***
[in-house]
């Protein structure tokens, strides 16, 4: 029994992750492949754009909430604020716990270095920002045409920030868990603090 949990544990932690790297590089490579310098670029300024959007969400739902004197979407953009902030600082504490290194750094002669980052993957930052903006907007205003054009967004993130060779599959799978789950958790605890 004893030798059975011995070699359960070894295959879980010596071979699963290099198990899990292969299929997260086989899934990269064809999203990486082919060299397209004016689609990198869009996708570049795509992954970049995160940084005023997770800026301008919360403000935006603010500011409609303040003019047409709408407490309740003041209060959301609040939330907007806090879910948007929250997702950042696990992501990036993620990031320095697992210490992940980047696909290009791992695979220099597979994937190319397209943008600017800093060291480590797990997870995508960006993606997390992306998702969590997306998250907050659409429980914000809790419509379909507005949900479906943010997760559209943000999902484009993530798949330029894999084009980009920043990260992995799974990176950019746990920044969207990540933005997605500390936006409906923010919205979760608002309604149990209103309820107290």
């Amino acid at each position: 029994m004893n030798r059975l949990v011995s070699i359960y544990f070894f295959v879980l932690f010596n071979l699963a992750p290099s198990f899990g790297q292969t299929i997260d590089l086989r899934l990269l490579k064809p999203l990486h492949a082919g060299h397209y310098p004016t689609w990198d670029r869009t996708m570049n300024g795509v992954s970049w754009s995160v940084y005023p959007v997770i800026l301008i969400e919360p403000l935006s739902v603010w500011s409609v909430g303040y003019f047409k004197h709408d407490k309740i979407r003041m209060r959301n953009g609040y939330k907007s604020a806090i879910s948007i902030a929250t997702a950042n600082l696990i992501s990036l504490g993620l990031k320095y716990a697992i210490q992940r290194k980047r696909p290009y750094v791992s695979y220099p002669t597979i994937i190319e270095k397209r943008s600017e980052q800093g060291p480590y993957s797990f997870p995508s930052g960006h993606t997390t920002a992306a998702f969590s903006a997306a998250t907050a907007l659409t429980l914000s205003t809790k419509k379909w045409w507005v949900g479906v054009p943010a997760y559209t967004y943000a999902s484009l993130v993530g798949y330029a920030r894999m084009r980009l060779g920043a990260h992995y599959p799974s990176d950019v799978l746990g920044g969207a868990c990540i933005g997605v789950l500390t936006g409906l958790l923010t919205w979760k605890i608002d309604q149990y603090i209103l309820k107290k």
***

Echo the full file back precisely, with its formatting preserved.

[in-house]
């Protein structure tokens, strides 16, 4: 029994992750492949754009909430604020716990270095920002045409920030868990603090 949990544990932690790297590089490579310098670029300024959007969400739902004197979407953009902030600082504490290194750094002669980052993957930052903006907007205003054009967004993130060779599959799978789950958790605890 004893030798059975011995070699359960070894295959879980010596071979699963290099198990899990292969299929997260086989899934990269064809999203990486082919060299397209004016689609990198869009996708570049795509992954970049995160940084005023997770800026301008919360403000935006603010500011409609303040003019047409709408407490309740003041209060959301609040939330907007806090879910948007929250997702950042696990992501990036993620990031320095697992210490992940980047696909290009791992695979220099597979994937190319397209943008600017800093060291480590797990997870995508960006993606997390992306998702969590997306998250907050659409429980914000809790419509379909507005949900479906943010997760559209943000999902484009993530798949330029894999084009980009920043990260992995799974990176950019746990920044969207990540933005997605500390936006409906923010919205979760608002309604149990209103309820107290």
């Amino acid at each position: 029994m004893n030798r059975l949990v011995s070699i359960y544990f070894f295959v879980l932690f010596n071979l699963a992750p290099s198990f899990g790297q292969t299929i997260d590089l086989r899934l990269l490579k064809p999203l990486h492949a082919g060299h397209y310098p004016t689609w990198d670029r869009t996708m570049n300024g795509v992954s970049w754009s995160v940084y005023p959007v997770i800026l301008i969400e919360p403000l935006s739902v603010w500011s409609v909430g303040y003019f047409k004197h709408d407490k309740i979407r003041m209060r959301n953009g609040y939330k907007s604020a806090i879910s948007i902030a929250t997702a950042n600082l696990i992501s990036l504490g993620l990031k320095y716990a697992i210490q992940r290194k980047r696909p290009y750094v791992s695979y220099p002669t597979i994937i190319e270095k397209r943008s600017e980052q800093g060291p480590y993957s797990f997870p995508s930052g960006h993606t997390t920002a992306a998702f969590s903006a997306a998250t907050a907007l659409t429980l914000s205003t809790k419509k379909w045409w507005v949900g479906v054009p943010a997760y559209t967004y943000a999902s484009l993130v993530g798949y330029a920030r894999m084009r980009l060779g920043a990260h992995y599959p799974s990176d950019v799978l746990g920044g969207a868990c990540i933005g997605v789950l500390t936006g409906l958790l923010t919205w979760k605890i608002d309604q149990y603090i209103l309820k107290k």